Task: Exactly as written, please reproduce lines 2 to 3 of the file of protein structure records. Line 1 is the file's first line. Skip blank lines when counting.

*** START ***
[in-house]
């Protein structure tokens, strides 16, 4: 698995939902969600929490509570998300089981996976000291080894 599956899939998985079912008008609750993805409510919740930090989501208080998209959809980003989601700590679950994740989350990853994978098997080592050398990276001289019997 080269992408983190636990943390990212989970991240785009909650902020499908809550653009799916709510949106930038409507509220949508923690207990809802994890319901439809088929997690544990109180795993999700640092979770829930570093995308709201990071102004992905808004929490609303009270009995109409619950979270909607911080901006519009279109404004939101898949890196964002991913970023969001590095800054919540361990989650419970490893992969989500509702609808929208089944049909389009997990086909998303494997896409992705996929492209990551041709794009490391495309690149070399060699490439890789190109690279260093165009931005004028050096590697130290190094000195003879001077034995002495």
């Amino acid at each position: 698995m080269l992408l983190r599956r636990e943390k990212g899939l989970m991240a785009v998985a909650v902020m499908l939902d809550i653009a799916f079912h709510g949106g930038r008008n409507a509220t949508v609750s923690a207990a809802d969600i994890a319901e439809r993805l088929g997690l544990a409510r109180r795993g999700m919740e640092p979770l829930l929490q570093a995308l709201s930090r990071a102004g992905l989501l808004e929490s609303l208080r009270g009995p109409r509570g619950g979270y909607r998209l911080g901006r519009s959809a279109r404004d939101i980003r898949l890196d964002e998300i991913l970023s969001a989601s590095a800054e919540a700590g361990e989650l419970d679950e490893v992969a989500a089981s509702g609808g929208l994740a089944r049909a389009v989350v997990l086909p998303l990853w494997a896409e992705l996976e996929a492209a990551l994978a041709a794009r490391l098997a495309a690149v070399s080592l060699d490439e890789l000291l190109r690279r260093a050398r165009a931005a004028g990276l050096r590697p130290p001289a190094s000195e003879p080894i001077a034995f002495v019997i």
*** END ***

């Protein structure tokens, strides 16, 4: 698995939902969600929490509570998300089981996976000291080894 599956899939998985079912008008609750993805409510919740930090989501208080998209959809980003989601700590679950994740989350990853994978098997080592050398990276001289019997 080269992408983190636990943390990212989970991240785009909650902020499908809550653009799916709510949106930038409507509220949508923690207990809802994890319901439809088929997690544990109180795993999700640092979770829930570093995308709201990071102004992905808004929490609303009270009995109409619950979270909607911080901006519009279109404004939101898949890196964002991913970023969001590095800054919540361990989650419970490893992969989500509702609808929208089944049909389009997990086909998303494997896409992705996929492209990551041709794009490391495309690149070399060699490439890789190109690279260093165009931005004028050096590697130290190094000195003879001077034995002495």
């Amino acid at each position: 698995m080269l992408l983190r599956r636990e943390k990212g899939l989970m991240a785009v998985a909650v902020m499908l939902d809550i653009a799916f079912h709510g949106g930038r008008n409507a509220t949508v609750s923690a207990a809802d969600i994890a319901e439809r993805l088929g997690l544990a409510r109180r795993g999700m919740e640092p979770l829930l929490q570093a995308l709201s930090r990071a102004g992905l989501l808004e929490s609303l208080r009270g009995p109409r509570g619950g979270y909607r998209l911080g901006r519009s959809a279109r404004d939101i980003r898949l890196d964002e998300i991913l970023s969001a989601s590095a800054e919540a700590g361990e989650l419970d679950e490893v992969a989500a089981s509702g609808g929208l994740a089944r049909a389009v989350v997990l086909p998303l990853w494997a896409e992705l996976e996929a492209a990551l994978a041709a794009r490391l098997a495309a690149v070399s080592l060699d490439e890789l000291l190109r690279r260093a050398r165009a931005a004028g990276l050096r590697p130290p001289a190094s000195e003879p080894i001077a034995f002495v019997i």